In a groundbreaking move to alleviate traffic congestion in Nairobi, the State has unveiled plans to allocate a staggering Sh1.14 billion towards the implementation of the city’s bus rapid transport (BRT) project. The funds, set to be disbursed in the upcoming fiscal year commencing in July, will witness a collaborative effort between the national government, which will contribute Sh1 billion, and foreign financing to cover the remaining costs, according to the National Treasury’s recently released expenditure plan.
This substantial allocation marks the second consecutive budget cycle that the BRT project has secured a significant funding boost. In the current financial year, the project was granted Sh1.17 billion, a noteworthy increase from the preceding year’s Sh700 million.
Designed to alleviate congestion within Nairobi and its surrounding areas, the BRT project aims to establish dedicated lanes exclusively for rapid bus transit. Spearheading the project is Stecol Corporation, formerly known as SinoHydro Tianjin Engineering Company, overseeing the construction and execution of this ambitious endeavor.
The Nairobi Metropolitan Area Authority has already designated 12 mobility corridors to accommodate the BRT, seven of which will serve as core mass rapid transportation routes, linking prominent locations such as Limuru, Ngong town, Kenol, Murang’a, Kiambu, Ruai, Jomo Kenyatta International Airport (JKIA), and Konza Techno City.
The inaugural line, spanning 20 kilometers, will extend from James Gichuru Road/Waiyaki Way to JKIA. Line 2, covering an impressive distance of 31 kilometers, will traverse Lang’ata Road, Ngong Road, Juja Road, Komarock Road, and Ruiru. Notable stops along this route will include Dandora, Kariobangi, and the vicinity of Gikomba market.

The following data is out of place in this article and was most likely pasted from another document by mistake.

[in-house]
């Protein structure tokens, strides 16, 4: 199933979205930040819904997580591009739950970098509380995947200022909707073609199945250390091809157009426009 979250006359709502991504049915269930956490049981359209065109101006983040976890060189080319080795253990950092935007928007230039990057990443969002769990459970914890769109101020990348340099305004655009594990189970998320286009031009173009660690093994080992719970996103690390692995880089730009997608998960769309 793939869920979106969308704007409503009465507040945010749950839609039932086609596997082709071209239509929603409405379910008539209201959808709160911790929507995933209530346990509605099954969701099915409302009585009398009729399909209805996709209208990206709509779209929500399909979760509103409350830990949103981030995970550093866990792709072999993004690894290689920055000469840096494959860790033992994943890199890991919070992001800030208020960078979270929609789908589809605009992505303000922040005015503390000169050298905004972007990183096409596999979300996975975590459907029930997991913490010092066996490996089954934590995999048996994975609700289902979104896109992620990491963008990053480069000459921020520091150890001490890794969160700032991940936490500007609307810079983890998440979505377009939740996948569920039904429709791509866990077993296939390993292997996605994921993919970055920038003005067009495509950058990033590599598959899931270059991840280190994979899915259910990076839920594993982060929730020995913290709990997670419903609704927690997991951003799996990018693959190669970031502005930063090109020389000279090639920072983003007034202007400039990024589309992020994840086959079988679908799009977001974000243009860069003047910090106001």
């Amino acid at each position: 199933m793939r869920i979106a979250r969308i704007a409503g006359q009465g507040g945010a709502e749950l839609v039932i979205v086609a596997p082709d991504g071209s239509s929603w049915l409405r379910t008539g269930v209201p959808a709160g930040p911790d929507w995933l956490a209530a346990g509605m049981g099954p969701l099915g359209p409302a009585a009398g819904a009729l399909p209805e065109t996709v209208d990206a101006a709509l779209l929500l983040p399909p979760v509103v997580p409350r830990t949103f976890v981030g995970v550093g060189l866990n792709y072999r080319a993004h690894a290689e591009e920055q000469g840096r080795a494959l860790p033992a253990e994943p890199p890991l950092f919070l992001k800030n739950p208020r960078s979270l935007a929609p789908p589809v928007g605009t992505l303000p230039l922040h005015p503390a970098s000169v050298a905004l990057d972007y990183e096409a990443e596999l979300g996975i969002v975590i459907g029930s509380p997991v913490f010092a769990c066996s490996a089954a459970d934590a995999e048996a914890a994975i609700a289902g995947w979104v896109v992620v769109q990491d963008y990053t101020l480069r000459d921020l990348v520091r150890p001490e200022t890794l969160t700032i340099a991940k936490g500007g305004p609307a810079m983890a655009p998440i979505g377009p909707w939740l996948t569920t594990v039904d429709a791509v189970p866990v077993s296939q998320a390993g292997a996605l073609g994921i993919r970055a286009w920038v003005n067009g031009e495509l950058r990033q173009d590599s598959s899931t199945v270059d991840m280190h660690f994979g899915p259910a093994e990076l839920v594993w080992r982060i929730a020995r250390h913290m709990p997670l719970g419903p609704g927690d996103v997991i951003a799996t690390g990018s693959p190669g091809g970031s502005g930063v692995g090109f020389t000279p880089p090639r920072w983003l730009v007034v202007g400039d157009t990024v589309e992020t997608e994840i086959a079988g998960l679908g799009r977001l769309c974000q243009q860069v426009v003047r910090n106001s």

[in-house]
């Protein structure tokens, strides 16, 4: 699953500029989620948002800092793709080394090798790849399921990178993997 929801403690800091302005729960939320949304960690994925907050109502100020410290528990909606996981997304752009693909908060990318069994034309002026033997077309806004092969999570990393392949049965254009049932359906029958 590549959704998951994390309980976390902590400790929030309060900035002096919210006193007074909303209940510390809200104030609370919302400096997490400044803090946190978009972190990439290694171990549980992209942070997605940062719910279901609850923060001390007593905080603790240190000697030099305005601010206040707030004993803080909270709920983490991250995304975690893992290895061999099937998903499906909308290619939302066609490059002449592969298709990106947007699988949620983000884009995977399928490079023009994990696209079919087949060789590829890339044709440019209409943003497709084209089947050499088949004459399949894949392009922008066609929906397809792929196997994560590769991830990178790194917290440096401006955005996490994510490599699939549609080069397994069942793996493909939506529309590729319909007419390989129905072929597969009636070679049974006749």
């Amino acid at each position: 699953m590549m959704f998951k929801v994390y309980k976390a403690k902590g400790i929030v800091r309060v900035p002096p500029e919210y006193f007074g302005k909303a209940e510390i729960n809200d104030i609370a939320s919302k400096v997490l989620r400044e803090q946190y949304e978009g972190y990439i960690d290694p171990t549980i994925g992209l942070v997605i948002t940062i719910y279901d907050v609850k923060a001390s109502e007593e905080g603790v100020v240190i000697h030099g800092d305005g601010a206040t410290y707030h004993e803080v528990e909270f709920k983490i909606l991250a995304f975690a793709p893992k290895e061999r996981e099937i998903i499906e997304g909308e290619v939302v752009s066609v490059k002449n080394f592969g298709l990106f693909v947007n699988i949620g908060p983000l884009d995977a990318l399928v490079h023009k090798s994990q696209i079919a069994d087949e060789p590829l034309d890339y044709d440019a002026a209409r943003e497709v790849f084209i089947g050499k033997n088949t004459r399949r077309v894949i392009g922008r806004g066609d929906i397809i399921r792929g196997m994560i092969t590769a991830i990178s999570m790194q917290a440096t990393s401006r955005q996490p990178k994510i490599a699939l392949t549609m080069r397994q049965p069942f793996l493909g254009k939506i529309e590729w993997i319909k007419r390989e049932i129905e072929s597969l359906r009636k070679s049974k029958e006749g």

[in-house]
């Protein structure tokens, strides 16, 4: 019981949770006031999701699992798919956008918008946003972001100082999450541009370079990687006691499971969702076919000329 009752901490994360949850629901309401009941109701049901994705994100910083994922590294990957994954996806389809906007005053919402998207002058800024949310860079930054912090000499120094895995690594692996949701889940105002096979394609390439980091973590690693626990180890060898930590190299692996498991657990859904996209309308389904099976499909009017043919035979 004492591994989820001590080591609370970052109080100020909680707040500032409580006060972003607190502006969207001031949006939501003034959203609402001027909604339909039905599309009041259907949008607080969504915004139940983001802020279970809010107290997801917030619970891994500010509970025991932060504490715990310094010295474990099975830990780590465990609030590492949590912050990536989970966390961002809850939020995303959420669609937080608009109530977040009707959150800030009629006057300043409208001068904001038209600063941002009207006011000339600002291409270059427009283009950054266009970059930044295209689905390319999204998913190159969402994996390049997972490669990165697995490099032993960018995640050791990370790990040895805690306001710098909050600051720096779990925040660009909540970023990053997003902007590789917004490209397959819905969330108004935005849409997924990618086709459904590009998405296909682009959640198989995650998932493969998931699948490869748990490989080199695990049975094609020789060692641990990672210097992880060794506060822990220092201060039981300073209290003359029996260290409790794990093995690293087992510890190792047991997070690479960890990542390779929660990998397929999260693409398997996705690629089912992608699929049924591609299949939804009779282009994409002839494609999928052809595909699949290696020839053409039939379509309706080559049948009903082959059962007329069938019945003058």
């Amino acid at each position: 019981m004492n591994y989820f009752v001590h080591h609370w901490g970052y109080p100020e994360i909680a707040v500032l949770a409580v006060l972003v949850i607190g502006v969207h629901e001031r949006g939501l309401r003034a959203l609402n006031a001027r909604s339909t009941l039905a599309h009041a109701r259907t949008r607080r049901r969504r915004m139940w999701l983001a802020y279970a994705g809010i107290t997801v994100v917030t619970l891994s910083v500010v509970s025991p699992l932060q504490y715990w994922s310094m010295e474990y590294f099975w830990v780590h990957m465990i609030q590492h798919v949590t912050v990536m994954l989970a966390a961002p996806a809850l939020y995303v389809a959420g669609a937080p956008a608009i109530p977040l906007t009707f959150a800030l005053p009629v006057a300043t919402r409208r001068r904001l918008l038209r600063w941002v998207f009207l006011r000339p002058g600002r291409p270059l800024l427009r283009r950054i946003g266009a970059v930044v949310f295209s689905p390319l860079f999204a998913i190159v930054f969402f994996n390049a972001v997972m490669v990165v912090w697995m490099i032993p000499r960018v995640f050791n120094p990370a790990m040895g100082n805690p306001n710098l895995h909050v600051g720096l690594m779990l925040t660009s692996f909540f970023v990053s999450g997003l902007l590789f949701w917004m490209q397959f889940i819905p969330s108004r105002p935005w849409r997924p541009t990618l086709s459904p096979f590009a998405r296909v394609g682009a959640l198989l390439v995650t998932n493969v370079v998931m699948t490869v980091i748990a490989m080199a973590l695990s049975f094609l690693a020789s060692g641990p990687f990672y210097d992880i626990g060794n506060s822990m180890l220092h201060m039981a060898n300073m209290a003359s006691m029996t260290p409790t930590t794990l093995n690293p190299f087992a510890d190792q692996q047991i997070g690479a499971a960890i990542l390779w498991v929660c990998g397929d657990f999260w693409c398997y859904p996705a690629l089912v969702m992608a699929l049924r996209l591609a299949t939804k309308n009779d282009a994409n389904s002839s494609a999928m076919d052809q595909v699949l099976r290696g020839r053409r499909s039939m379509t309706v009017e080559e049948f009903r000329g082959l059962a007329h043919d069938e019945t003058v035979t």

Line 3 is projected to run from Githurai, along Thika Road, terminating at Moi Avenue in the Central Business District (CBD) and the iconic Kenyatta National Hospital. Meanwhile, Line 4, spanning 14 kilometers, will connect T-Mall to Jogoo Road, and Line 5 will service Outer Ring Road.
Of utmost importance, priority corridors will include JKIA to Likoni, James Gichuru-Rironi, and Bomas to Ruiru roads.
The Kasarani-Kenyatta National Hospital line, stretching 27 kilometers, is poised to become one of the first operational segments of the BRT network. Situated within the second corridor, which runs from Kenol to Rongai, this line aims to significantly reduce commuting times. To further facilitate seamless travel, a convenient park-and-ride facility will be established in Kasarani. This will enable motorists traveling to the city center to conveniently leave their vehicles and utilize the BRT system for the remainder of their journey.
In a promising move towards sustainability and environmental consciousness, the Transport Ministry announced last year that the BRT system will feature high-capacity electric buses. This shift is expected to reduce public transport costs while securing more favorable financing options and minimizing the nation’s carbon footprint.
However, progress on the designated BRT stations has encountered setbacks. Locations such as Garden City, Safari Park, Roysambu, Clayworks, Kahawa Barracks, and Kenyatta University have experienced prolonged inactivity for months, leading to concerns about delays in the project’s timeline.
In addition to implementing the BRT system, the government is exploring the introduction of a traffic congestion charge for motorists. This fee, applicable to vehicles traversing heavily congested zones like the CBD, aims to further tackle the issue of traffic congestion in Nairobi. The National Green Fiscal Incentives Policy Framework, published by the Treasury